China My China (1974)

This pre-MTV music video shows Brian Eno performing the track China My China from his second solo album Taking Tiger Mountain (By Strategy) in front of a Nam-Jun-Paik-like television wall. Judy Nylon and Polly Eltes provide backing on guitars. Check out the use of a typewriter for percussion from about 1:40. This is post-punk from the period before punk. Performance artist/musician Judy Nylon looks really new wave, but this is 1974, not 1980. This is closer to video art than music video. Surely Eno’s concerns here are artistic, not aimed at gratification of a pop audience. As with other innovative Eno works there seems to be a focus on process over product. Something to reflect on as we begin a new year.

Here’s another track from the same album. Third Uncle is considered notable as an example of proto-punk, but again this is really closer to post-punk. There’s a strong resemblance to Joy Division here, however this was recorded a couple of years before Joy Division was formed.

Walls of Kyoto – Cabaret Voltaire live in Tokyo, 1982

This is what really good electro sounded like live in 1982. In those days this was known as industrial music. Cabaret Voltaire was one of the first groups to play like this along with Throbbing Gristle. Lo Fi video art was de rigueur for industrial bands even in the days before MTV.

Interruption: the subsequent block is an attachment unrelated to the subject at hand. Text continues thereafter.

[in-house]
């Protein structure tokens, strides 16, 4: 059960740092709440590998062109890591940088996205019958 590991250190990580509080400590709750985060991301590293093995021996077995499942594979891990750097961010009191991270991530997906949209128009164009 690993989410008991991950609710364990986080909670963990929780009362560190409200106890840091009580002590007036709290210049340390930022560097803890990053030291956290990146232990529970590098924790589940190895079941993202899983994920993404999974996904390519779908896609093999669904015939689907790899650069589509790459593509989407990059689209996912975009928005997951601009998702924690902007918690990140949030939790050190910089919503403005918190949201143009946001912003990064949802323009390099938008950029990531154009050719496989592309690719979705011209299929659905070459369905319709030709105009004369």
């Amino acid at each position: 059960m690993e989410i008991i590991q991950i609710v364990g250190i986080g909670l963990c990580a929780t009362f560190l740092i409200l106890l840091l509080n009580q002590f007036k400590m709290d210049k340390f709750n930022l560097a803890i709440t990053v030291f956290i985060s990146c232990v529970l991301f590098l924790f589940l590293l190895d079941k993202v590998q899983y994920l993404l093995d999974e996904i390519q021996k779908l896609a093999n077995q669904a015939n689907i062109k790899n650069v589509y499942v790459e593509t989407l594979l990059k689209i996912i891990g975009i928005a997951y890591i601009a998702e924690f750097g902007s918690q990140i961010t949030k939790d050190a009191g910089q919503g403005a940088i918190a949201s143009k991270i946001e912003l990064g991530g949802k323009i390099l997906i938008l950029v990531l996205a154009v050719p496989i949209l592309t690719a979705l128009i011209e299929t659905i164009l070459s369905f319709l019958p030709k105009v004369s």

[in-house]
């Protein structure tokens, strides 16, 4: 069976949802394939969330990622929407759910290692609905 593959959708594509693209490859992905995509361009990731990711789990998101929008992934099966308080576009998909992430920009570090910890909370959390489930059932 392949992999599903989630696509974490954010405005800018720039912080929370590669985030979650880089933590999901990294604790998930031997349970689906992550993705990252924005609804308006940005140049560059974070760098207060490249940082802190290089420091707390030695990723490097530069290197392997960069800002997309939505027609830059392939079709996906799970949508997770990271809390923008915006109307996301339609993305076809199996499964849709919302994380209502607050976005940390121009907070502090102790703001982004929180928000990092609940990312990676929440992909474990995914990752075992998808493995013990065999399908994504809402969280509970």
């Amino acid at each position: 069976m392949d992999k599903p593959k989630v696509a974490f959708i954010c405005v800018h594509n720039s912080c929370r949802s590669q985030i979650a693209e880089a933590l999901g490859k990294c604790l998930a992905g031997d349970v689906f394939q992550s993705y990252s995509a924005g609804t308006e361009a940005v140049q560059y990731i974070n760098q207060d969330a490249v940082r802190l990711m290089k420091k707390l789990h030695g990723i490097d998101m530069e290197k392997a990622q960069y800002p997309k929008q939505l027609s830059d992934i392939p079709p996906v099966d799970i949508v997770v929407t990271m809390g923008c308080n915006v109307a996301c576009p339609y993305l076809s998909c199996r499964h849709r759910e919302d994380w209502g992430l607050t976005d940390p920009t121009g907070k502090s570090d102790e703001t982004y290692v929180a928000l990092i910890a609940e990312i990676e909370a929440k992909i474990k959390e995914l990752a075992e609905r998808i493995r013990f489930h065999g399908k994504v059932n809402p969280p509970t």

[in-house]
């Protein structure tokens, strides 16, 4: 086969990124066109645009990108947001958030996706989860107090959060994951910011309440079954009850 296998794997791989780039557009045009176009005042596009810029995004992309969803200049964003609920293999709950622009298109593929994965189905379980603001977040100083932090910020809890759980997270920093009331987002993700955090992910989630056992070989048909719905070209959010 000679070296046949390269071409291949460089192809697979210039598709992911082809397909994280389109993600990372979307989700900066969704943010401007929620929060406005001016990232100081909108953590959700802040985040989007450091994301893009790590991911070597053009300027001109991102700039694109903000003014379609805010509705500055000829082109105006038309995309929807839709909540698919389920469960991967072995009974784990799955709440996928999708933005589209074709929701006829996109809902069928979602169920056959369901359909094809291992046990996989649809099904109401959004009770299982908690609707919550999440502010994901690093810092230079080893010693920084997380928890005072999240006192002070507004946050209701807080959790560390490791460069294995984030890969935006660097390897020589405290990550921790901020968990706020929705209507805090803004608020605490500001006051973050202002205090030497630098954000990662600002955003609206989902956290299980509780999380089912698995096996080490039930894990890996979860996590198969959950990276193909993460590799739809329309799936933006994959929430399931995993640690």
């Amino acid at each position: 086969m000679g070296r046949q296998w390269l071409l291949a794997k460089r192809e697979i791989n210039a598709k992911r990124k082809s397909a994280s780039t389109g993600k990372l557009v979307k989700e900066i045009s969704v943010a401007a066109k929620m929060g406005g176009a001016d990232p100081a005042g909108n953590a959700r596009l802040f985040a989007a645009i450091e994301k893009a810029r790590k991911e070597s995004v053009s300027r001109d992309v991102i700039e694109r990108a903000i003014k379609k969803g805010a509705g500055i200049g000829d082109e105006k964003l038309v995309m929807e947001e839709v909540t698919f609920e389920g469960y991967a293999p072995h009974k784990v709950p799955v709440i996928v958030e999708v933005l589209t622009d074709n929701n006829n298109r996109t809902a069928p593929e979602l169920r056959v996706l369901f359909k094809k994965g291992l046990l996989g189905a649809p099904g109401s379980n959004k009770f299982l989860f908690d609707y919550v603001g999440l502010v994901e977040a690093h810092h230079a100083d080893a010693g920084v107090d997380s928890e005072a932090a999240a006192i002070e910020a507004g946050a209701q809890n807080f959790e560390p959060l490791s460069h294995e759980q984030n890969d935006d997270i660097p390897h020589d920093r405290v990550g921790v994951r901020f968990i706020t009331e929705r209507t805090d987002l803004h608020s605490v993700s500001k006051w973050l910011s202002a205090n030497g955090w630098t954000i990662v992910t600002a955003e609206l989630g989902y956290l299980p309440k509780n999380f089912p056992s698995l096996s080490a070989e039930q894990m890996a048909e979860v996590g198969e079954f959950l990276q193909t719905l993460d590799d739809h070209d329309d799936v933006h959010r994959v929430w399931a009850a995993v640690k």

Check out the video for the early CV track ‘Obsession’. This may be more accessible than the above live track.

I’ll bet Grimes has given Cabaret Voltaire a good listen. Certainly there’s a direct link via Skinny Puppy.

Finally, here’s the video for one of my fave CV tracks, ‘Nag Nag Nag’.

I first heard Cabaret Voltaire on an alternative radio show in the late 70s and a while later saw some of their videos on late-night cable tv. It seemed pretty fresh then because there was not much else around combining techno (at that time disco) beats with noise. In retrospect this was experimental pop music, though at the time it seemed too deviant to be pop. At some point, the subversive deviance of the late 70s/early 80s industrial subculture was recuperated.